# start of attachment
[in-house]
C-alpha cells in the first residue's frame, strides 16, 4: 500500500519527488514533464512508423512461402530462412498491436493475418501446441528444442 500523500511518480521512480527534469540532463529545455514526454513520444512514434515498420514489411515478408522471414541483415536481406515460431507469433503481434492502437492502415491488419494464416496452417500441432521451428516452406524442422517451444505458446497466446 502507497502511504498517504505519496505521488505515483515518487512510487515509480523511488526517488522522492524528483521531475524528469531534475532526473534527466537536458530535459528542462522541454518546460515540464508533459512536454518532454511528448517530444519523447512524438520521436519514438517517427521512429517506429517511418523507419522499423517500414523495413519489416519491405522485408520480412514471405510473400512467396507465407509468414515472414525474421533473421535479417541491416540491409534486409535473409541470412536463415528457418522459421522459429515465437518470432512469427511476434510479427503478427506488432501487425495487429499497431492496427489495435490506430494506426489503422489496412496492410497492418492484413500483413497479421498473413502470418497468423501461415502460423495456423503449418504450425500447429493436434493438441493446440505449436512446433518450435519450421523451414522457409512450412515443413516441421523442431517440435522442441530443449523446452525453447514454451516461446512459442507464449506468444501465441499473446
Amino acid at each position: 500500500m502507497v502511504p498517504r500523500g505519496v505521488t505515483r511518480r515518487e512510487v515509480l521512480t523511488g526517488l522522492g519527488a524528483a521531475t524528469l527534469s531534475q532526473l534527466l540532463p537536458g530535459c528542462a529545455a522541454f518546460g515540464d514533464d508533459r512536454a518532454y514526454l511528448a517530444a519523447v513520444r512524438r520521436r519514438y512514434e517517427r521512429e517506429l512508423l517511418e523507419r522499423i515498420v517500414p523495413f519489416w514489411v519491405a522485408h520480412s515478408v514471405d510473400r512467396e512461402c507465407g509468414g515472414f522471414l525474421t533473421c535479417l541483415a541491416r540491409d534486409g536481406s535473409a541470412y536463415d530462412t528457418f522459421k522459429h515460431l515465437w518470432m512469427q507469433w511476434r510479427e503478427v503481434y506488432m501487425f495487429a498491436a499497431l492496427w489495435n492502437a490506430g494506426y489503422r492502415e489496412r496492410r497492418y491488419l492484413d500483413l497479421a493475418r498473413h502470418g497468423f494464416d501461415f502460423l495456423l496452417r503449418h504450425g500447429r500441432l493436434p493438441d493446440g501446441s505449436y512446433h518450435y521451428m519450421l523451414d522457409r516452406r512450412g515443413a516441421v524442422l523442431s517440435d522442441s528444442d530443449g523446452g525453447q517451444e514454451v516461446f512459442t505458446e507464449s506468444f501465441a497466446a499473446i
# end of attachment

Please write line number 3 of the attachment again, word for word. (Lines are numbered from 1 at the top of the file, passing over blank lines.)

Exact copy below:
Amino acid at each position: 500500500m502507497v502511504p498517504r500523500g505519496v505521488t505515483r511518480r515518487e512510487v515509480l521512480t523511488g526517488l522522492g519527488a524528483a521531475t524528469l527534469s531534475q532526473l534527466l540532463p537536458g530535459c528542462a529545455a522541454f518546460g515540464d514533464d508533459r512536454a518532454y514526454l511528448a517530444a519523447v513520444r512524438r520521436r519514438y512514434e517517427r521512429e517506429l512508423l517511418e523507419r522499423i515498420v517500414p523495413f519489416w514489411v519491405a522485408h520480412s515478408v514471405d510473400r512467396e512461402c507465407g509468414g515472414f522471414l525474421t533473421c535479417l541483415a541491416r540491409d534486409g536481406s535473409a541470412y536463415d530462412t528457418f522459421k522459429h515460431l515465437w518470432m512469427q507469433w511476434r510479427e503478427v503481434y506488432m501487425f495487429a498491436a499497431l492496427w489495435n492502437a490506430g494506426y489503422r492502415e489496412r496492410r497492418y491488419l492484413d500483413l497479421a493475418r498473413h502470418g497468423f494464416d501461415f502460423l495456423l496452417r503449418h504450425g500447429r500441432l493436434p493438441d493446440g501446441s505449436y512446433h518450435y521451428m519450421l523451414d522457409r516452406r512450412g515443413a516441421v524442422l523442431s517440435d522442441s528444442d530443449g523446452g525453447q517451444e514454451v516461446f512459442t505458446e507464449s506468444f501465441a497466446a499473446i